Mores the pity because they have shed plenty of customers with their sycophantic love of National and their role in Nationals Dirty Politics and they just can’t see it.

  8. Charles 9

    While on the subject of apologies:

    Can the security detail apologise, too?
    And the employer?
    and whatever style of fraternity the Law organises itself into,
    and, what the hell, the Police too – they need to apologise.

    Because all these groups did nothing when they could have, and I still don’t understand how John Key is still PM after physically assaulting and harrassing a waitress for six months. The angle that the Herald used to go after A. Bailey was that she had political opinions. That’s kinda like saying because the girl in the park had a T-shirt on that said “I like to Dance”, it was ok for someone to attack her.

    There is a big poo-train coming down the tracks with the focus switching only to how the the Herald did what they did. In a way, The Herald, by making themselves the news, are about to victimise the victim again, once the old way, and again in a new way. Bomber has figured it out, but he won’t be able to stop it. The heat must be directed back to the original assailant.

    • Charles 9.1

      August, 2012: Judith Collins recieves recommendation for the Harmful Digital Communications Bill briefing paper, from the Law Commission. She fast-tracks the progress and the bill is written in 2013; a bill which outlines definitions of harrassment and how a court may identify harrassment.

      April 25, 2015: The Daily Blog runs an exclusive story about the protracted assault and harrassment of a waitress in 2014, by John Key, leader of the National Party. Later he says what he did was “just horseplay”.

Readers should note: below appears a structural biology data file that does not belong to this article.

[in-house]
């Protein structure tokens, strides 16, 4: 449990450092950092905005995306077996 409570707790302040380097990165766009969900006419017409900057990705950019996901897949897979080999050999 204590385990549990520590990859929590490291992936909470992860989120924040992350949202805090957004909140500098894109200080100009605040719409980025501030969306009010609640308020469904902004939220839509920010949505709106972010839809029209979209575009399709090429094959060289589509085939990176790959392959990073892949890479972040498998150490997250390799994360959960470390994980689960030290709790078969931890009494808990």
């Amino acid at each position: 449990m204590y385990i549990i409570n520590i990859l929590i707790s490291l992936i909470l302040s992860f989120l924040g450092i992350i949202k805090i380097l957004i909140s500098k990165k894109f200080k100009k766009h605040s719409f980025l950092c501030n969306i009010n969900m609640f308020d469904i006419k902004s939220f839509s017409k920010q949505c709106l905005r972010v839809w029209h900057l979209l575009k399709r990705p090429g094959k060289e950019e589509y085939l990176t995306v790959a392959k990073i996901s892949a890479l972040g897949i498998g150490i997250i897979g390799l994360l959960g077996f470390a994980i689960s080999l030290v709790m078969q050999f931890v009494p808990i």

But he already knew better. So did his Party. As did the Law Commission.

  9. Enough 10

    Name change

Recent Comments

Recent Posts

  • Compliance strengthened for property speculation
    Inland Revenue is to gain greater oversight of land transfer information to ensure those buying and selling properties are complying with tax rules on property speculation. Cabinet has agreed to implement recommendation 99 of the Tax Working Group’s (TWG) final ...
    7 days ago
  • Plan to expand protection for Maui and Hector’s dolphins
    The Government is taking action to expand and strengthen the protection for Māui and Hector’s dolphins with an updated plan to deal with threats to these native marine mammals. Minister of Conservation Eugenie Sage and Minister of Fisheries Stuart Nash ...
    1 week ago
  • Cameras on vessels to ensure sustainable fisheries
    Commercial fishing vessels at greatest risk of encountering the rare Māui dolphin will be required to operate with on-board cameras from 1 November, as the next step to strengthen our fisheries management system. Prime Minister Jacinda Ardern and Fisheries Minister ...
    3 weeks ago
  • Greatest number of new Police in a single year
    A new record for the number of Police officers deployed to the regions in a single year has been created with the graduation today of Recruit Wing 326. Police Minister Stuart Nash says the graduation of 78 new constables means ...
    3 weeks ago
  • Ensuring multinationals pay their fair share of tax
    New Zealand is pushing on with efforts to ensure multinational companies pay their fair share of tax, with the release of proposed options for a digital services tax (DST). In February Cabinet agreed to consult the public on the problem ...
    3 weeks ago